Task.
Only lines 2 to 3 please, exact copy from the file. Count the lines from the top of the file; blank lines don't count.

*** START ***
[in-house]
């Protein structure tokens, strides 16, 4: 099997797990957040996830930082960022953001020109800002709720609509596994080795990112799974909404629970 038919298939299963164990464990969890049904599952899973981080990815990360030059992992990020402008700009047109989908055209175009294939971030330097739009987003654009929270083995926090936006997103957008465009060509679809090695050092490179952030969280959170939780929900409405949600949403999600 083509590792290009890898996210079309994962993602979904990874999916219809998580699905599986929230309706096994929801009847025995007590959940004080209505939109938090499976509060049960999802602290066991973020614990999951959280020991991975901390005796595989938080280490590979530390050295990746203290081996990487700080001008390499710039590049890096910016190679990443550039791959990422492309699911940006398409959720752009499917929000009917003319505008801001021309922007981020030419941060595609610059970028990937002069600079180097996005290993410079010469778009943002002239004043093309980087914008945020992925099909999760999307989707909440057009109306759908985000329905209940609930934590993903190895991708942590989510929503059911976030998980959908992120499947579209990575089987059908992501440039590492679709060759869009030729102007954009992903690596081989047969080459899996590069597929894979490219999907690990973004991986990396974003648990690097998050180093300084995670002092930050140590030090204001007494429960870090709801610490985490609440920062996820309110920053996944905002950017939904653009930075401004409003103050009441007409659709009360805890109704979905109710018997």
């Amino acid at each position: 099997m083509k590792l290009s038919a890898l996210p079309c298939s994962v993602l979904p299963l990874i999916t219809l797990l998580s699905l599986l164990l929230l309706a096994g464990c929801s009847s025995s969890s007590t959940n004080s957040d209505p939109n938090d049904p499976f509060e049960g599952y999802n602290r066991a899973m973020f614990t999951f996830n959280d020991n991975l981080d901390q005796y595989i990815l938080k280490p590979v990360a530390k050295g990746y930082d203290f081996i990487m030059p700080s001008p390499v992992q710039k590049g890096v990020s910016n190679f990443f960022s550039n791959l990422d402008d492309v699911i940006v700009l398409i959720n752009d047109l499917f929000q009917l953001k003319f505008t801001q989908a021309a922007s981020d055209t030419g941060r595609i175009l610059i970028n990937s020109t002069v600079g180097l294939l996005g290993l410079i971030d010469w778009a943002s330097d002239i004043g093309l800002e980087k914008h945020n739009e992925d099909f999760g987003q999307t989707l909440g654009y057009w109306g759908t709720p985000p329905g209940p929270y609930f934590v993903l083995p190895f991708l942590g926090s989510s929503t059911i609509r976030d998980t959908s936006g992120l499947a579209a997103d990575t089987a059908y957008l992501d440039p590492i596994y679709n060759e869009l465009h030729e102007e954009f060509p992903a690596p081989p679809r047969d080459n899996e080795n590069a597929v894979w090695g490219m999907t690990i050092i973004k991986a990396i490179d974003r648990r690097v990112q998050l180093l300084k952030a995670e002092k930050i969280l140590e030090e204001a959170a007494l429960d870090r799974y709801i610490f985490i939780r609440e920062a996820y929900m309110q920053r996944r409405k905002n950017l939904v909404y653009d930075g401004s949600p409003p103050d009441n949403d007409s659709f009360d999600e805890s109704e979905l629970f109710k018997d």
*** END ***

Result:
């Protein structure tokens, strides 16, 4: 099997797990957040996830930082960022953001020109800002709720609509596994080795990112799974909404629970 038919298939299963164990464990969890049904599952899973981080990815990360030059992992990020402008700009047109989908055209175009294939971030330097739009987003654009929270083995926090936006997103957008465009060509679809090695050092490179952030969280959170939780929900409405949600949403999600 083509590792290009890898996210079309994962993602979904990874999916219809998580699905599986929230309706096994929801009847025995007590959940004080209505939109938090499976509060049960999802602290066991973020614990999951959280020991991975901390005796595989938080280490590979530390050295990746203290081996990487700080001008390499710039590049890096910016190679990443550039791959990422492309699911940006398409959720752009499917929000009917003319505008801001021309922007981020030419941060595609610059970028990937002069600079180097996005290993410079010469778009943002002239004043093309980087914008945020992925099909999760999307989707909440057009109306759908985000329905209940609930934590993903190895991708942590989510929503059911976030998980959908992120499947579209990575089987059908992501440039590492679709060759869009030729102007954009992903690596081989047969080459899996590069597929894979490219999907690990973004991986990396974003648990690097998050180093300084995670002092930050140590030090204001007494429960870090709801610490985490609440920062996820309110920053996944905002950017939904653009930075401004409003103050009441007409659709009360805890109704979905109710018997």
């Amino acid at each position: 099997m083509k590792l290009s038919a890898l996210p079309c298939s994962v993602l979904p299963l990874i999916t219809l797990l998580s699905l599986l164990l929230l309706a096994g464990c929801s009847s025995s969890s007590t959940n004080s957040d209505p939109n938090d049904p499976f509060e049960g599952y999802n602290r066991a899973m973020f614990t999951f996830n959280d020991n991975l981080d901390q005796y595989i990815l938080k280490p590979v990360a530390k050295g990746y930082d203290f081996i990487m030059p700080s001008p390499v992992q710039k590049g890096v990020s910016n190679f990443f960022s550039n791959l990422d402008d492309v699911i940006v700009l398409i959720n752009d047109l499917f929000q009917l953001k003319f505008t801001q989908a021309a922007s981020d055209t030419g941060r595609i175009l610059i970028n990937s020109t002069v600079g180097l294939l996005g290993l410079i971030d010469w778009a943002s330097d002239i004043g093309l800002e980087k914008h945020n739009e992925d099909f999760g987003q999307t989707l909440g654009y057009w109306g759908t709720p985000p329905g209940p929270y609930f934590v993903l083995p190895f991708l942590g926090s989510s929503t059911i609509r976030d998980t959908s936006g992120l499947a579209a997103d990575t089987a059908y957008l992501d440039p590492i596994y679709n060759e869009l465009h030729e102007e954009f060509p992903a690596p081989p679809r047969d080459n899996e080795n590069a597929v894979w090695g490219m999907t690990i050092i973004k991986a990396i490179d974003r648990r690097v990112q998050l180093l300084k952030a995670e002092k930050i969280l140590e030090e204001a959170a007494l429960d870090r799974y709801i610490f985490i939780r609440e920062a996820y929900m309110q920053r996944r409405k905002n950017l939904v909404y653009d930075g401004s949600p409003p103050d009441n949403d007409s659709f009360d999600e805890s109704e979905l629970f109710k018997d």